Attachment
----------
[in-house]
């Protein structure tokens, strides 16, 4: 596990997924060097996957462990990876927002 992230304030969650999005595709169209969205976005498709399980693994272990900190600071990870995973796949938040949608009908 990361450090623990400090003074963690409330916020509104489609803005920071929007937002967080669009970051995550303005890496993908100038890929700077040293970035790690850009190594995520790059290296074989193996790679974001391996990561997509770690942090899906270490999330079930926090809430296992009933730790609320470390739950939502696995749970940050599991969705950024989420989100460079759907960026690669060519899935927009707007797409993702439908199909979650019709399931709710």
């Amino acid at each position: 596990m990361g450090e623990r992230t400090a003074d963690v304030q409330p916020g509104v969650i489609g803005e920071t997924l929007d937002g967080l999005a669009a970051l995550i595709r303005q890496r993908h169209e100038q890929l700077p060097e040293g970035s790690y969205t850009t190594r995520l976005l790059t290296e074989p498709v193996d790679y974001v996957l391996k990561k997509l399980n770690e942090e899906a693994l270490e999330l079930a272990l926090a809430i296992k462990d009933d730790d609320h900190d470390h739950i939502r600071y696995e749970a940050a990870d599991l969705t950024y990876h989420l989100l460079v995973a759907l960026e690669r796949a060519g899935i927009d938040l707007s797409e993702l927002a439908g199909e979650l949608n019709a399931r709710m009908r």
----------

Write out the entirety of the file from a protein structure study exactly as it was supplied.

[in-house]
């Protein structure tokens, strides 16, 4: 596990997924060097996957462990990876927002 992230304030969650999005595709169209969205976005498709399980693994272990900190600071990870995973796949938040949608009908 990361450090623990400090003074963690409330916020509104489609803005920071929007937002967080669009970051995550303005890496993908100038890929700077040293970035790690850009190594995520790059290296074989193996790679974001391996990561997509770690942090899906270490999330079930926090809430296992009933730790609320470390739950939502696995749970940050599991969705950024989420989100460079759907960026690669060519899935927009707007797409993702439908199909979650019709399931709710």
């Amino acid at each position: 596990m990361g450090e623990r992230t400090a003074d963690v304030q409330p916020g509104v969650i489609g803005e920071t997924l929007d937002g967080l999005a669009a970051l995550i595709r303005q890496r993908h169209e100038q890929l700077p060097e040293g970035s790690y969205t850009t190594r995520l976005l790059t290296e074989p498709v193996d790679y974001v996957l391996k990561k997509l399980n770690e942090e899906a693994l270490e999330l079930a272990l926090a809430i296992k462990d009933d730790d609320h900190d470390h739950i939502r600071y696995e749970a940050a990870d599991l969705t950024y990876h989420l989100l460079v995973a759907l960026e690669r796949a060519g899935i927009d938040l707007s797409e993702l927002a439908g199909e979650l949608n019709a399931r709710m009908r």